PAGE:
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Chris Rath at Nova Craft Canoe’s facility in London, Ont., on April 27.Geoff Robins

Canadian canoe maker Nova Craft has seen a huge spike in demand, but export delays and supply chain challenges have hampered its ability to keep up.

The company, which has a retail outlet at its manufacturing facility in London, Ont., has benefited from pandemic-related restrictions that fuelled demand for outdoor recreation products.

“With the COVID restrictions, everybody was turning to the outdoors, so anything to do with camping and paddle sports, the demand has increased significantly,” says Nova Craft’s CEO Chris Rath, who purchased the company in 2019.

Since that time, Nova Craft – originally founded in 1970 – has increased exports from about 20 per cent of sales to more than 30 per cent. “It’s a significant part of our business,” Mr. Rath says, adding that the company sells its products to retail customers in Europe, Japan and New Zealand.

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Mr. Rath talks with staff at the Nova Craft manufacturing facility.Geoff Robins

He credits the initial uptick in demand for Canadian-made canoes to former U.S. President Donald Trump, whose aluminum and steel tariffs caused the EU to respond with a 25-per-cent tax on U.S.-made canoes.

“We have a bit of an advantage as a Canadian supplier to avoid that tariff, which is significant,” Mr. Rath says.

However, the growth that should have resulted from a tariff advantage, coupled with the increased popularity of outdoor recreation during the pandemic, has been hindered by labour, shipping and supply chain challenges.

“The industry in North America has struggled to keep up with demand,” Mr. Rath says. “Our business has doubled, but I think if I could have scaled up more, our business would have been significantly more than just double.”

It’s not only the pandemic creating new challenges for Canadian manufacturers. From Canadian National Railway labour disputes to an unexpected snowstorm in Texas to the war in Ukraine, Mr. Rath says it feels like not a week goes by without an unanticipated disruption.

Like many Canadian small-business owners who rely on international markets, finding creative solutions to these challenges has become a primary function of Mr. Rath’s job. Anticipating future supply needs and ordering ahead, finding alternative materials to replace those that become scarce, and working with multiple suppliers instead of depending on just one are some of the ways he’s had to adapt. Despite such efforts, the business remains at the whims of a volatile global supply chain.

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Employees at work at Nova Craft.Geoff Robins

For example, Mr. Rath says one of Nova Craft’s lower-end, plastic-made product lines is dependent on a foaming agent that’s only made in China. Anticipating some potential supply chain challenges Mr. Rath purchased a six-month reserve in October. However, the foaming agent recently ran out, and with much of China once again under lockdown, there’s no telling when the next shipment might arrive.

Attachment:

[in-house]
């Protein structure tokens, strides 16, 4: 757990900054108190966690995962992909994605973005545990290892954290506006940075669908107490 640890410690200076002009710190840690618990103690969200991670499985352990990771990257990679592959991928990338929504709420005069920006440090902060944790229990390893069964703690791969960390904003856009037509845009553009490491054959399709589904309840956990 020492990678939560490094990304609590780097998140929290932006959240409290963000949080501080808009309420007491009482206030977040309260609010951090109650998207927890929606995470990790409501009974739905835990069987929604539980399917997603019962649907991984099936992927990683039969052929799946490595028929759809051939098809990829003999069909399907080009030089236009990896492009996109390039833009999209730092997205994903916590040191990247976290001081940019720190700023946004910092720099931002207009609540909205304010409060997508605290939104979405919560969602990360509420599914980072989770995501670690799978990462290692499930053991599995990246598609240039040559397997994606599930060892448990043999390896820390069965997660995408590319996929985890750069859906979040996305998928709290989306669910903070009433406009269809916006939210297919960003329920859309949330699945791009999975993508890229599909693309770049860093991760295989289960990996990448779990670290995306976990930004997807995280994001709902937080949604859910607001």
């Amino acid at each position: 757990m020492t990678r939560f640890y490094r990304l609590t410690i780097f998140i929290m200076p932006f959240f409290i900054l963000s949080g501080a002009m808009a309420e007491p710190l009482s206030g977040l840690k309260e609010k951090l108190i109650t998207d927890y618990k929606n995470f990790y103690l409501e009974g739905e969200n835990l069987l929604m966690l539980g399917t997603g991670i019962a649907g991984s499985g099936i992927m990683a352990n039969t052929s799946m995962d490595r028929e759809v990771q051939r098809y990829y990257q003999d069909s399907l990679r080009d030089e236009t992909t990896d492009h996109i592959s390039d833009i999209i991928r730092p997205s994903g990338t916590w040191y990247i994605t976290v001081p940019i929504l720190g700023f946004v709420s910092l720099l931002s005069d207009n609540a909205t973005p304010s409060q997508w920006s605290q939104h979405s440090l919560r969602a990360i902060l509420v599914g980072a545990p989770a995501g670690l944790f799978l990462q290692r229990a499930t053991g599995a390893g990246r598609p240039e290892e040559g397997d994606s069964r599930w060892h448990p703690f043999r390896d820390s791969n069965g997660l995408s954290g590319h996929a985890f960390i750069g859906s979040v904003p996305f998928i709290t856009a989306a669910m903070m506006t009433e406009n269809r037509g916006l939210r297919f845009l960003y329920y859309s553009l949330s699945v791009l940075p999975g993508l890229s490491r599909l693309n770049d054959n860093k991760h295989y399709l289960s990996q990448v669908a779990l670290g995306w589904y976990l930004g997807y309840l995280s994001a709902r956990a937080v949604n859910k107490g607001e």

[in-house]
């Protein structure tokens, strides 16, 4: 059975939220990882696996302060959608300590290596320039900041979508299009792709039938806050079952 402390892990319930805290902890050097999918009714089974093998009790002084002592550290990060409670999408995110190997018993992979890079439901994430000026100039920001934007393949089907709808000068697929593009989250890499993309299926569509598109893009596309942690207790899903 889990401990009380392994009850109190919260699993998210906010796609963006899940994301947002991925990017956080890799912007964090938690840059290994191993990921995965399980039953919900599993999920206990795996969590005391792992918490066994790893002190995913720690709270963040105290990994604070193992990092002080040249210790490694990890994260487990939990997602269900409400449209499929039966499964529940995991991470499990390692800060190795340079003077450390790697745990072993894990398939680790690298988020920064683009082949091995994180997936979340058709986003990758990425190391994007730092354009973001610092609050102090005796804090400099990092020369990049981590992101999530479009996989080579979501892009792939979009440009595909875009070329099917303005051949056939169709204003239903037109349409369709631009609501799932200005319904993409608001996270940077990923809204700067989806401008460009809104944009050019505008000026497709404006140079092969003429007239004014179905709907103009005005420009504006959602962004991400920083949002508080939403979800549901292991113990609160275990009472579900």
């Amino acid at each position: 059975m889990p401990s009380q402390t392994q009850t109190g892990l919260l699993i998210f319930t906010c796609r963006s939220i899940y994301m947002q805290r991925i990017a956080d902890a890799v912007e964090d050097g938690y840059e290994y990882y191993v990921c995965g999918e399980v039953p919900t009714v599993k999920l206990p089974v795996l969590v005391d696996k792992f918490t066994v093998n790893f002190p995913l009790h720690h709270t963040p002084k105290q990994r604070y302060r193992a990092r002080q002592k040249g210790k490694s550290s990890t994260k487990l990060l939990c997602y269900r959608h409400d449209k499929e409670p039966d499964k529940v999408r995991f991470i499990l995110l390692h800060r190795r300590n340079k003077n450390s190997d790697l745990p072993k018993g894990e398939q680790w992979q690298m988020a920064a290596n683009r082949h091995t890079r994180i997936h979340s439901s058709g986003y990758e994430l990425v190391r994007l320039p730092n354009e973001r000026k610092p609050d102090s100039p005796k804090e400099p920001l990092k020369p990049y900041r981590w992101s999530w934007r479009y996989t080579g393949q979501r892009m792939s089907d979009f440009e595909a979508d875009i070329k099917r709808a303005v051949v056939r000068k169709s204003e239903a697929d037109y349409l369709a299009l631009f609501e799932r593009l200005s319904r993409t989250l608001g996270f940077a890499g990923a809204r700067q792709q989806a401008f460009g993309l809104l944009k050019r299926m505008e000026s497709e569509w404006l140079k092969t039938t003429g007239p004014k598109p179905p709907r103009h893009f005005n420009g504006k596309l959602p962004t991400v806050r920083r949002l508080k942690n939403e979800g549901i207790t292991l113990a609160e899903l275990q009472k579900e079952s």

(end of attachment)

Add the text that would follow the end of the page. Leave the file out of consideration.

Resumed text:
“Our plastics line has been shut down since about three weeks ago, with no indicators of when it might come back up,” Mr. Rath says. “We struggle every day with something that’s not available.”

That challenge is not uncommon among Canadian manufacturers tied to global markets, according to Fraser Johnson, a professor of operations management and director of the Purchasing Managers Index at the University of Western Ontario’s Ivey Business School.

“Supplier deliveries for the last 18 months or so have been at all-time lows in terms of speed,” Mr. Johnson says. “Prices have never been higher, and lead times have never been slower.”

According to Mr. Rath, the cost and wait times for sending a shipping container across the Atlantic Ocean have more than doubled since the start of the pandemic, which Mr. Johnson says is consistent with what he sees country-wide. It also doesn’t help that Mr. Rath’s products are big, heavy and mostly hollow.

“There isn’t anything on the consumer side that might be more challenging to ship internationally than a canoe,” Mr. Johnson says. “It’s just so much air.”

A single customer shipping small and infrequent loads across the ocean won’t be as much of a priority to overextended freight companies, Mr. Johnson explains, which is why he recommends companies share resources where possible.

“Work with your industry peers to band together because you’re going to get more attention if you have higher volumes and some consistency in terms of your shipping needs,” he says. “Getting the maximum capacity on a shipping container in terms of weight and volume is absolutely the right way to go.”

That strategy is one Mr. Rath has adopted. Nova Craft has partnered with other Canadian suppliers that ship to the same retail customers in Europe in recent months.

“We have towel suppliers, accessories like safety supplies and special covers for boats that are made by other Canadian manufacturers,” he says. “We consolidate them in our plant, and we load them underneath and in between canoes to make it palatable for the shipment; essentially, our accessories ship for free.”

Though it’s been a tumultuous couple of years, Mr. Rath is confident that the company can continue to find creative solutions to whatever global challenges come next.

“Certainly, it’s a lot of grinding and a lot of work to keep the wheels turning,” he says. “That’s just the challenge of manufacturing these days, but I think the outlook is pretty positive.”

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